Just a quick recap, the major benefits of responsive display ads is broader reach with less resources in minimum time. However, it has its own downsides. When making a decision on whether to run responsive ads or not, you should consider the following downsides as well.

1. Your ad won’t cut through the clutter

The biggest disadvantage of running responsive ads is that your ad won’t stand out. It would rather get mixed in the pool of endless ads that people are bombarded with every passing minute. Since Google will design your ad using the same generic templates, all your ads will look the same—same as any other ad and same as your competitor.

Especially, if it’s a text ad, there’s no way your ad would really stand out as it won’t have any visuals to differentiate it from other ads. So if your text ad got clicks, it’s probably the result of a fat finger, i.e., someone accidentally clicked your ad without any intention of clicking the ad. Also, responsive ads aren’t the best bet when your purpose is remarketing as due to lack of branding, the audience might not recall your brand or even relate to it.

In addition, sometimes responsive ads can do more harm than good. For instance, if your brand is well established and has a strong brand identity, running responsive ads may ruin your brand’s perception in people’s mind.

2. No control over your ad

The saddest part of running responsive display ads— good or bad, your ad’s fate lies in the hands of Google.

Once you have uploaded the assets, Google will randomly combine the assets on its own. You might not like the final appearance of such ads but you won’t be able to do anything about it. Sometimes the combinations don't make any sense. For instance, the text might be overlapping on the image, hiding your product altogether. Such ads drive no significant results despite the exposure.

With no say in the combination of assets, another disadvantage added to the bargain is— minimum insights provided by Google.

In the initial stage of running a responsive ad, Google will try different combinations to produce maximum output but after a limited time duration, no special attention is given to your ads and they run according to Google’s algorithm.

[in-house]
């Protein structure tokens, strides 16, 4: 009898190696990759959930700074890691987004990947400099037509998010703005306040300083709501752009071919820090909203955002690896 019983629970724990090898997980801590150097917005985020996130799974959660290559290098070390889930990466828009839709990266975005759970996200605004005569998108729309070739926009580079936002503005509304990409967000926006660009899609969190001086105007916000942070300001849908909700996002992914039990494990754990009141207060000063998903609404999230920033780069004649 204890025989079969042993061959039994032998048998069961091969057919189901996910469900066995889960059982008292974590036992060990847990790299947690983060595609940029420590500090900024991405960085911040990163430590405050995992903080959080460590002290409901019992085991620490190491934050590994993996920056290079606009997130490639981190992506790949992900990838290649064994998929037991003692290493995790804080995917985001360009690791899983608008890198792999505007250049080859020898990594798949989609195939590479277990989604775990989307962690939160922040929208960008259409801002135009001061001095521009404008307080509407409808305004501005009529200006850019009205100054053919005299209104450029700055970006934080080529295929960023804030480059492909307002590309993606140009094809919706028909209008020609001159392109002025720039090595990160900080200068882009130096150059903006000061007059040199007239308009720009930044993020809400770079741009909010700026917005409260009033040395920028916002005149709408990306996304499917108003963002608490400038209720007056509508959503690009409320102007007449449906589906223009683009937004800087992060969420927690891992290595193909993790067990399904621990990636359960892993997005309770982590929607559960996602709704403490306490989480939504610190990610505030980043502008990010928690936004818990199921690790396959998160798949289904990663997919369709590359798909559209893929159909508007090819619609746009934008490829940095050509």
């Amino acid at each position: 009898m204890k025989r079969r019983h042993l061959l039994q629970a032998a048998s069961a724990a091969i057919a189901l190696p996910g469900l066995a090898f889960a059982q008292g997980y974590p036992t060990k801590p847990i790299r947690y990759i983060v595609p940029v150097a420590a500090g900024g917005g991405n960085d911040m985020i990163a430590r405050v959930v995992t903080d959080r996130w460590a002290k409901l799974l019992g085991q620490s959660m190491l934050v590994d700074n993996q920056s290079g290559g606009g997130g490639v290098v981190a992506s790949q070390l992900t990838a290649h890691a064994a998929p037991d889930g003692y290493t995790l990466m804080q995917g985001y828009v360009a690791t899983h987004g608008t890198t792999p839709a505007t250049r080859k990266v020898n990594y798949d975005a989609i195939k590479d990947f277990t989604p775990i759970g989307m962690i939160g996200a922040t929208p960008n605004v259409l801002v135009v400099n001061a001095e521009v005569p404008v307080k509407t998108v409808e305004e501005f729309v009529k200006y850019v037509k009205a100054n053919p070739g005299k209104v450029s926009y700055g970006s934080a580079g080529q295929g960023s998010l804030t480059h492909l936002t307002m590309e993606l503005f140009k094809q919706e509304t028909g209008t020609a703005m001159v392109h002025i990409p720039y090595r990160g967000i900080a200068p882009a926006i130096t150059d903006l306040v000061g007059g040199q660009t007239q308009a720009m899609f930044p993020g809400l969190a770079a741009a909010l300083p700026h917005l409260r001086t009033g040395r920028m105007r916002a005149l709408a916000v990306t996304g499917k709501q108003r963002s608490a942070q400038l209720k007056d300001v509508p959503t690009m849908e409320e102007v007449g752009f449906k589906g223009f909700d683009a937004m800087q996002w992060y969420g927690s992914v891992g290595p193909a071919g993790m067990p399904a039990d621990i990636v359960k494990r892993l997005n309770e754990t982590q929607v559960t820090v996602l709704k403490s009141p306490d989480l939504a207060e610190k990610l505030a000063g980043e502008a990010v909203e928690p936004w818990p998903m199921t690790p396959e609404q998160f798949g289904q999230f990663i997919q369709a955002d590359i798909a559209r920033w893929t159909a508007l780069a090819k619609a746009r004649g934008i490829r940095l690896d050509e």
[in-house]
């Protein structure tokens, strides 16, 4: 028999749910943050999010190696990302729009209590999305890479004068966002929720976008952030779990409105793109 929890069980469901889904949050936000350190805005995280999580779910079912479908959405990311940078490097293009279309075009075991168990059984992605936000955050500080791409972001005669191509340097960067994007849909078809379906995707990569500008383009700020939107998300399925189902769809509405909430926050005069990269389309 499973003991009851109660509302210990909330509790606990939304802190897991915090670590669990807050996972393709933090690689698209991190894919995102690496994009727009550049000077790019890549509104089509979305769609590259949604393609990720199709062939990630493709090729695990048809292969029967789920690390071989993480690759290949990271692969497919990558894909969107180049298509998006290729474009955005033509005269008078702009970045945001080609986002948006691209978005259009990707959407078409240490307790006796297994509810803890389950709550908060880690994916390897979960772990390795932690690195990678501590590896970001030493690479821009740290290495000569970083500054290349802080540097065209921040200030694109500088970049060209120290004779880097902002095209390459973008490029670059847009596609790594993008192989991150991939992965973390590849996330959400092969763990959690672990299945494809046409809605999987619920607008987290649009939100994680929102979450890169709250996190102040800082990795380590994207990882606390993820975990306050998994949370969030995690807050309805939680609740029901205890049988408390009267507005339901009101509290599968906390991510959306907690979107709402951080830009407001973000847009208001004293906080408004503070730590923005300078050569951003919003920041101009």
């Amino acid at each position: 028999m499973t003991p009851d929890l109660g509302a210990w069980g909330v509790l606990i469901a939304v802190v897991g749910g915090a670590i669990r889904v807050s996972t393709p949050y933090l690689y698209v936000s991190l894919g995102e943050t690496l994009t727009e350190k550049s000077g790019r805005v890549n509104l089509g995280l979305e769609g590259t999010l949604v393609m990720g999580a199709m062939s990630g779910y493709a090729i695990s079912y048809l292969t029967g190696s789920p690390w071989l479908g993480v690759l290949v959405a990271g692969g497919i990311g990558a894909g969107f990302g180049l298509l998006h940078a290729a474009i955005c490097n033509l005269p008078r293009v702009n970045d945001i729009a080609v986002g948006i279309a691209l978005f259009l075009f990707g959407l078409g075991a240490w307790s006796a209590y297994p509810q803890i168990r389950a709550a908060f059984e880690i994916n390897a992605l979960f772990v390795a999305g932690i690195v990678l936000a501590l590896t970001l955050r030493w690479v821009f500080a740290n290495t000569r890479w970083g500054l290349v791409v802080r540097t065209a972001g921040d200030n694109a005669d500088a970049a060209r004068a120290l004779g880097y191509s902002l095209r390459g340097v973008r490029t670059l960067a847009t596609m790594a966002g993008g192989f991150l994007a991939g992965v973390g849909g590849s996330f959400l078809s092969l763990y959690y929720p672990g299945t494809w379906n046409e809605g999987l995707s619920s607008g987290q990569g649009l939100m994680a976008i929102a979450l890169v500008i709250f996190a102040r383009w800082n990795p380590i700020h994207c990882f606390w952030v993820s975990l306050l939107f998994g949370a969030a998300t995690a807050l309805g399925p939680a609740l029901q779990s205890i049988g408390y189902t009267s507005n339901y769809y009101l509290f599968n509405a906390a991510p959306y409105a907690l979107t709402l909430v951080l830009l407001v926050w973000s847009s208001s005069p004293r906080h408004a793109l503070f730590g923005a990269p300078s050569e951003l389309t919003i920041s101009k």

Furthermore, the data provided by Google about the performance of your campaign is very limited. It provides you with only four criteria for estimating your ad’s performance- learning, low, good and best, without telling you which combination was running when the results were derived. As a consequence, you would only know what is the performance of individual assets, not the whole ad.

Best Practices for Responsive Ads

Both the advantages and disadvantages are served to you. If your goal aligns with the kind of results responsive display ads generate, you should follow some best practices to overcome the downsides that have been just discussed. Below are the best practices to follow while uploading the assets for responsive display ads on Google Display Network.

1. Image guidelines

Google allows two aspect ratios for images: landscape (91:1) and square (1:1). Once you have uploaded images in these ratios along with other assets, Google will automatically adjust the size of the images as per the ad frame.

Now, even though the images will be fitted into the frame, the impact will not be the same if the chosen images don't look good in every size. For instance, if your image is fitted in a large ad frame, every detail of the image will be clearly visible. But in a smaller ad, such as a thumbnail ad, the image will not be as clear. As a result, your image might fail to convey the message that you want to send across to the audience.

Responsive-banner-ad-example
Image Source